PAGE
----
North Transfer Station

Architect: Mahlum Architects

Owner: City of Seattle

Location: Seattle, Washington

Project site: Previously developed land

Building program type(s): Office – 10,000sf, other

The strict height limit prescribed by the neighborhood agreement to maintain their views necessitated an innovative structural response and careful planning of vehicular access. Image: Mahlum Architects

Seattle is the nation’s fastest-growing big city, with 18.7 percent growth over the last 10 years. It’s also one of the nation’s densest cities, with more than 8,600 people per square mile. With more people comes more waste, recyclables, and compostables—taxing the city’s aging infrastructure. To reach its zero-waste goal, Seattle needed a more efficient transfer station than the 1960s-era facility that stood on the site. On a typical day, the new station receives approximately 400 tons of various materials and is designed to handle up to 750 tons per day to accommodate anticipated growth. Integrating this large-scale infrastructure into a dense, low-rise neighborhood was the biggest challenge. Bermed into a sloping 5½-acre site between Lake Union’s recreational waterfront to the south, single-family residences to the northeast, and mixed uses to the west, the facility consists of two low-slung buildings on either side of a weigh-scale yard. The main structure comprises a 63,246-square-foot tipping and transfer floor, an administrative block, and a lower level for compacting and collection. The 10,000-square-foot recycling building allows self-haulers to divert materials from the waste stream, a function the older facility lacked. The challenge facing the design team was to replace the out-of-date facility with one that was larger and more efficient while meeting the demands of two abutting residential communities. The massing responds to the most stringent constraint: a building height limit of 78 feet above sea level—equal to the existing grade at the site’s top corner, enabling the hillside neighborhood to overlook the facility to take in lake and city views. Rooftops are clear of mechanical equipment, supporting photovoltaic arrays and greenery instead. In addition, the design incorporates queuing space inside the site to reduce congestion and noise impacts on the neighboring community. The mediation of industrial and human requirements is the station’s major achievement.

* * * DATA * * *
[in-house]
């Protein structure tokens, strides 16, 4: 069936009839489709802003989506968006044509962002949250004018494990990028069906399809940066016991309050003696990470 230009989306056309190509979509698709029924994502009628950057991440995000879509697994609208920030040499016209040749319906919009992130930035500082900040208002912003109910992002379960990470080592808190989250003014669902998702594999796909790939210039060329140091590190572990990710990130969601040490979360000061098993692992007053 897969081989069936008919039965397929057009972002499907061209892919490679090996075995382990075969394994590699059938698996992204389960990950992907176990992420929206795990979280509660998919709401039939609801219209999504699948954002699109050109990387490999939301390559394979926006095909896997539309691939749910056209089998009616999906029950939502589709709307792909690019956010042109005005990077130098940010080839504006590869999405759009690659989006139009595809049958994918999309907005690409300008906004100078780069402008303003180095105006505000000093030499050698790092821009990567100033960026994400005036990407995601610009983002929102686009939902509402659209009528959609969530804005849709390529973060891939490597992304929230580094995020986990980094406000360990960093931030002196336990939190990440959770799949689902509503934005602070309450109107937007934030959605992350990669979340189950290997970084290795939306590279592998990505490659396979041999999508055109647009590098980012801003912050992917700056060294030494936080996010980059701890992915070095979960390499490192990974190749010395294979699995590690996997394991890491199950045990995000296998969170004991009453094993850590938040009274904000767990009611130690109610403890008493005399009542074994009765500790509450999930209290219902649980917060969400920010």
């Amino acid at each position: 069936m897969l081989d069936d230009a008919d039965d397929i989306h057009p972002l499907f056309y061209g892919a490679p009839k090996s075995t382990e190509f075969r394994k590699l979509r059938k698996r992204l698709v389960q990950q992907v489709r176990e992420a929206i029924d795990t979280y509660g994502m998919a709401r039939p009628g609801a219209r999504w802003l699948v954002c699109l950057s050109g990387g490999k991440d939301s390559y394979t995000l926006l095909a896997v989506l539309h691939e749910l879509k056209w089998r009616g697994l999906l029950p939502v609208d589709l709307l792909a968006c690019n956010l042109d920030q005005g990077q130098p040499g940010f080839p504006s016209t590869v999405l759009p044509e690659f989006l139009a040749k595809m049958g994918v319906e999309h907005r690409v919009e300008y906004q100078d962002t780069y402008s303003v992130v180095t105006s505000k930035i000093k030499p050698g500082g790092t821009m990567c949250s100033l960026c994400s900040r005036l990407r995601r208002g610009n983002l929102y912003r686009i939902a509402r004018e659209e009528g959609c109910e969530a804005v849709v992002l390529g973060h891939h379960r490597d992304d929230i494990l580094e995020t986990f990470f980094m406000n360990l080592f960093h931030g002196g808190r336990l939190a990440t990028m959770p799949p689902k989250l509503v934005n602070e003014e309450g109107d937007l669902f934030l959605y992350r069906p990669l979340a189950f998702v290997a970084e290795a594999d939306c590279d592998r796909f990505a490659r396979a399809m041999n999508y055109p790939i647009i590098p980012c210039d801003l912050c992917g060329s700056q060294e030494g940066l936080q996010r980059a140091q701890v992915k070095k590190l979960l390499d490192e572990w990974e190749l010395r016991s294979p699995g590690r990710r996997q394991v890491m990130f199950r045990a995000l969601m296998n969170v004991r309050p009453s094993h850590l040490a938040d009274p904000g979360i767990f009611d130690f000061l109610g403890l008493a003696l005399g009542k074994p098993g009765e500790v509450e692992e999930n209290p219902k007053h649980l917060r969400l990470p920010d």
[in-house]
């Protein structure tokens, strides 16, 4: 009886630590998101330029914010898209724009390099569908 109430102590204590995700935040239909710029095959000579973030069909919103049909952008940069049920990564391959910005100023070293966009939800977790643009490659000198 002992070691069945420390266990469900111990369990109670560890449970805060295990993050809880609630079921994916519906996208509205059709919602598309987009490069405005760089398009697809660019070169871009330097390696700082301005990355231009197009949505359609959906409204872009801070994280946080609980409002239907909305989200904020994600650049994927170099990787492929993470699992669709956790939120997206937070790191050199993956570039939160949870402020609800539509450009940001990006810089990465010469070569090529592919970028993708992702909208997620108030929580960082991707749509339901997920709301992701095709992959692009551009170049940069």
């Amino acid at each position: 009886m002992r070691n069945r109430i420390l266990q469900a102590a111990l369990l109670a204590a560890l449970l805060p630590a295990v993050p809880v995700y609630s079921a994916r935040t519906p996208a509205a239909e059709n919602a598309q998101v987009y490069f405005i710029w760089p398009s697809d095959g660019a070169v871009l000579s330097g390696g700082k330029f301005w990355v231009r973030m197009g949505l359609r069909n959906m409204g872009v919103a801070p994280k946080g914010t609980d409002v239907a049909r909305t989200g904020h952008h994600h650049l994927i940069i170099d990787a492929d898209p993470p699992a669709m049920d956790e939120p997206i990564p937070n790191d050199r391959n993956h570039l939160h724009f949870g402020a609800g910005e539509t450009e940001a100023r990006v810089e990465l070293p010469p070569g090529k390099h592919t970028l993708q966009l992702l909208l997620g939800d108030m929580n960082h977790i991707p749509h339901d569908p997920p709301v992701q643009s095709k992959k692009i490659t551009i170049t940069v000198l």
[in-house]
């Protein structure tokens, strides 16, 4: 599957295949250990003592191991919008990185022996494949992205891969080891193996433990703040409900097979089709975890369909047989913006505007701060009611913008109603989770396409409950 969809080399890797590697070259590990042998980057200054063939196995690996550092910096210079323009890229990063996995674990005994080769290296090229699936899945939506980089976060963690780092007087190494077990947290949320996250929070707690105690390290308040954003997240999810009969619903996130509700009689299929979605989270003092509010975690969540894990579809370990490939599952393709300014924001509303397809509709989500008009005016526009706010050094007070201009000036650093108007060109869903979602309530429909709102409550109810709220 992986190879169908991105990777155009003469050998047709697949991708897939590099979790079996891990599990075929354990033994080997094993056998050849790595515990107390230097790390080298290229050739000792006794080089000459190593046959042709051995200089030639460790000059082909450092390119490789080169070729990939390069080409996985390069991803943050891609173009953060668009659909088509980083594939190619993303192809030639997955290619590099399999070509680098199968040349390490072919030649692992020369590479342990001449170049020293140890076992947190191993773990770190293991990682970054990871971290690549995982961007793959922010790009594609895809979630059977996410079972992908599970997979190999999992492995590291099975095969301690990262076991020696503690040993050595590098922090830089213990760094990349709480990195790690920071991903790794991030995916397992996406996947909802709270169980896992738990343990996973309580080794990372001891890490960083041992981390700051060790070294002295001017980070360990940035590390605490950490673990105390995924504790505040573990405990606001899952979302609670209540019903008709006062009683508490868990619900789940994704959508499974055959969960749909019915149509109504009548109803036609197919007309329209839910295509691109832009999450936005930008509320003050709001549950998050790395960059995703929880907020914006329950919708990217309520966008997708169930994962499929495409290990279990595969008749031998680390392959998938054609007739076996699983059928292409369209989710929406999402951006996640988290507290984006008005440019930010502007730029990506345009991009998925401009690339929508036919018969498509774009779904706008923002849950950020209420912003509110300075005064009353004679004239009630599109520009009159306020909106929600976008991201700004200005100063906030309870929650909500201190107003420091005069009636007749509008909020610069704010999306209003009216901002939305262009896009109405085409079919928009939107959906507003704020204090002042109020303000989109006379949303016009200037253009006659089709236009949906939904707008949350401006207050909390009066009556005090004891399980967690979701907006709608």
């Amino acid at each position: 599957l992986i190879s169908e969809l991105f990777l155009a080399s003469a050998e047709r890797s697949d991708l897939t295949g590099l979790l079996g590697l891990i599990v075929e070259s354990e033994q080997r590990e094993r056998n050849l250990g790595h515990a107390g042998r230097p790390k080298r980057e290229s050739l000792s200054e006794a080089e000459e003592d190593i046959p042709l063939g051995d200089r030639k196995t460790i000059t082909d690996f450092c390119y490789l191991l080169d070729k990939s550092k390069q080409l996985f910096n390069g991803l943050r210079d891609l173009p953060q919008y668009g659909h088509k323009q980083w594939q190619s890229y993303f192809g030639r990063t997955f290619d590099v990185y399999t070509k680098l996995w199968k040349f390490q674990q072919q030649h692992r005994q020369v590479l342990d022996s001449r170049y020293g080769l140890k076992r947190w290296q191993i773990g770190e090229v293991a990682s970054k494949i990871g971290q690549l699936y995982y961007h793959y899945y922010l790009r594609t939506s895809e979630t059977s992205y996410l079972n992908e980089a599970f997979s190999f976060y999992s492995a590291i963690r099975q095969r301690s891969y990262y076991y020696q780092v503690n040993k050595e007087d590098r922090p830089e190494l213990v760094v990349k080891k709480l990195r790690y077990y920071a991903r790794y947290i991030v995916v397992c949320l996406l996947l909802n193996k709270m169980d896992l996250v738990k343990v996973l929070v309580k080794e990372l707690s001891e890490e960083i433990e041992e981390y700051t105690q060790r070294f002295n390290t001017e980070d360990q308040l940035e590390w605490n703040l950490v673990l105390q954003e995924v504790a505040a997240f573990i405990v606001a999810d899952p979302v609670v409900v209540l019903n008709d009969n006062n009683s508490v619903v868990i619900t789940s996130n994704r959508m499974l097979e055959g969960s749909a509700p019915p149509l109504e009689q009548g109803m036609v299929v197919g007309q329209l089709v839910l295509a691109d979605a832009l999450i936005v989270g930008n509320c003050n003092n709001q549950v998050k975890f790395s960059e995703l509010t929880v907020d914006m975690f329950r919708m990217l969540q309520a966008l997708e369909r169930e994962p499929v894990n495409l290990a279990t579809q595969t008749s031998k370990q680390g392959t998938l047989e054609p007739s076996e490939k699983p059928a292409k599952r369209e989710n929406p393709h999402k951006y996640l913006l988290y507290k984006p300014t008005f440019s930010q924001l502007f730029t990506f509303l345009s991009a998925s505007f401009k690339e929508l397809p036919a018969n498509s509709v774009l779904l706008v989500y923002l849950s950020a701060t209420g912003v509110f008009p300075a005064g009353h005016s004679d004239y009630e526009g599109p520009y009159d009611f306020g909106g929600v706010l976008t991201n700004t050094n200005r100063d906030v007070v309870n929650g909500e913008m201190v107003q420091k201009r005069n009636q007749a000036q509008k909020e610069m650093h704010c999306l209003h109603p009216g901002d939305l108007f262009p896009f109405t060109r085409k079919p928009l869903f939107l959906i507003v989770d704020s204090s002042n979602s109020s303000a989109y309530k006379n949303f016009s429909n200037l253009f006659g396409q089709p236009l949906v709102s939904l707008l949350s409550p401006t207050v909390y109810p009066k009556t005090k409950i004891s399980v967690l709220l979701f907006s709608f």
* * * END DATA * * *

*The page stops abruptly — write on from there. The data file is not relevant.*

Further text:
Additional information

Project attributes

Year of design completion: 2014

Year of substantial project completion: 2016

Gross conditioned floor area: 8,499 sq ft

Gross unconditioned floor area: 163,600 sq ft

Number of stories: 2

Project Climate Zone: ASHRAE 4C

Annual hours of operation: 3,328

Site area: 217,800 sq ft

Project site context/setting: urban

Cost of construction, excluding furnishing: $75,800,000

Number of residents, occupants, visitors: 105,413

Project Team

Engineer: CDM Smith, Inc.

Engineer - Acoustic: Greenbusch Group, Inc.

Engineer - Mechanical: Greenbusch Group, Inc.

Engineer - Civil: LPD Engineering PLLC; Parametrix

Engineer - Structural: Integrated Design Engineers

General Contractor: Lydig Construction  

Hardware Consultant: Adams Consulting and Estimating

Landscape Architect: HBB Landscape Architecture

Surveyor: O'Bunco Engineering Company

Transportation Consultant: Heffron Transportation, Inc.

Third party rating systems

LEED: Gold


Nancy Clanton, Clanton & Associates

Paul Mankins, FAIA, Substance Architecture

Christiana Moss, AIA, Studio Ma

Christoph Reinhart, MIT

Allison Williams, FAIA, AGWms_studio

Image credits

COTE North Transfer1

Benjamin Benschneider

COTE North Transfer2

COTE North Transfer3

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